About 30 million people diagnosed with type 2 diabetes and their condition can’t yet be cured for lifelong in the United States.
The major risk factor is obesity which is rising among the number of people with type 2 diabetes.
The disease is occurred by faulty beta cells in the pancreas which manufacture, store and release insulin, the hormone that is essential for controlling glucose levels in the blood.
If beta cells become dysfunctional then the body can not make insulin to control blood sugar and the levels of glucose can rise to the dangerous level.
The researchers from Salk Institute in the US using a well-known compound such as vitamin D which is proved in cells and mouse beneficial in treating these damaged cells.
Ronald Evans, from Salk Institute for Biological Studies in California, US, said, “We know that diabetes is a disease caused by inflammation. We identified the Vitamin D receptor as an important modulator of both inflammation and beta cell survival.”
The researchers used beta cells which are created from embryonic stem cells and they were able to found a compound, iBRD9, that appeared to improve the activation of the vitamin D receptor when it was combined with vitamin D to improve the survival of beta cells.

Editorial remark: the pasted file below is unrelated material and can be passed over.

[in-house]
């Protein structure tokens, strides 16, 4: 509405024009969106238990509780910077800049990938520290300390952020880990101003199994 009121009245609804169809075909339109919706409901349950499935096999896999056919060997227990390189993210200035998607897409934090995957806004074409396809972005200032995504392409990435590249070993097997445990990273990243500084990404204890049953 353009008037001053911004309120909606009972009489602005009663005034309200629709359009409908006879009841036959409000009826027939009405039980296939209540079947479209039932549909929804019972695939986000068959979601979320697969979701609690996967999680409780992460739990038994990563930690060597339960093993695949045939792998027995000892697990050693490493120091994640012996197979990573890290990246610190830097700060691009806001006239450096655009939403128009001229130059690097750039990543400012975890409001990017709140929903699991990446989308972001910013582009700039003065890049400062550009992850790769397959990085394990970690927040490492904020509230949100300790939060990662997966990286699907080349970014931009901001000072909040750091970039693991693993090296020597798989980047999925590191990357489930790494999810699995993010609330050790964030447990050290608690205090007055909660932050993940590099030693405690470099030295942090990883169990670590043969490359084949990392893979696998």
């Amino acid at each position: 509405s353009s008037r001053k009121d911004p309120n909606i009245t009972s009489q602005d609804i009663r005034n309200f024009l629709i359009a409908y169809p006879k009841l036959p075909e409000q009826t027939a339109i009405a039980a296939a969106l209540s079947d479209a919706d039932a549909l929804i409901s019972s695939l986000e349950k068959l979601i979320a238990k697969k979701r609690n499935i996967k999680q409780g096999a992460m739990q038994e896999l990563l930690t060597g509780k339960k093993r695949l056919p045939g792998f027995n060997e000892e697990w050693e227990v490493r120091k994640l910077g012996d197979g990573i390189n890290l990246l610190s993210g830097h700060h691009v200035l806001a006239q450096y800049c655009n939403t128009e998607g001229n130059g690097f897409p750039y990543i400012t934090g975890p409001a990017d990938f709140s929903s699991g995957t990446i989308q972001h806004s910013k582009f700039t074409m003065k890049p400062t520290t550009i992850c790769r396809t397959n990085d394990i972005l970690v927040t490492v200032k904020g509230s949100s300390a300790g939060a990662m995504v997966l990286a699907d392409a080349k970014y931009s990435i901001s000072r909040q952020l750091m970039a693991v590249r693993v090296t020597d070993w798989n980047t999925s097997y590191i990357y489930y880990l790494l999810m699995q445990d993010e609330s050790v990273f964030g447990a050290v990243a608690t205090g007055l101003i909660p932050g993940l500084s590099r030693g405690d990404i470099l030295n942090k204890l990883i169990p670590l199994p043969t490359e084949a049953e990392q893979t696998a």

The team conducting a screening test to found the compounds which can improve the survival of beta cells in a dish. They tested it in a mouse model of diabetes and found that it could bring glucose back to normal levels in the animals.
Wei, a first author of the study published in the journal Cell, said, “Epidemiological studies in patients have suggested a correlation between high vitamin D concentrations in the blood and a lower risk of diabetes, but the underlying mechanism was not well understood.”
He said, “It been hard to protect beta cells with the vitamin alone. We now have some ideas about how we might be able to take advantage of this connection.”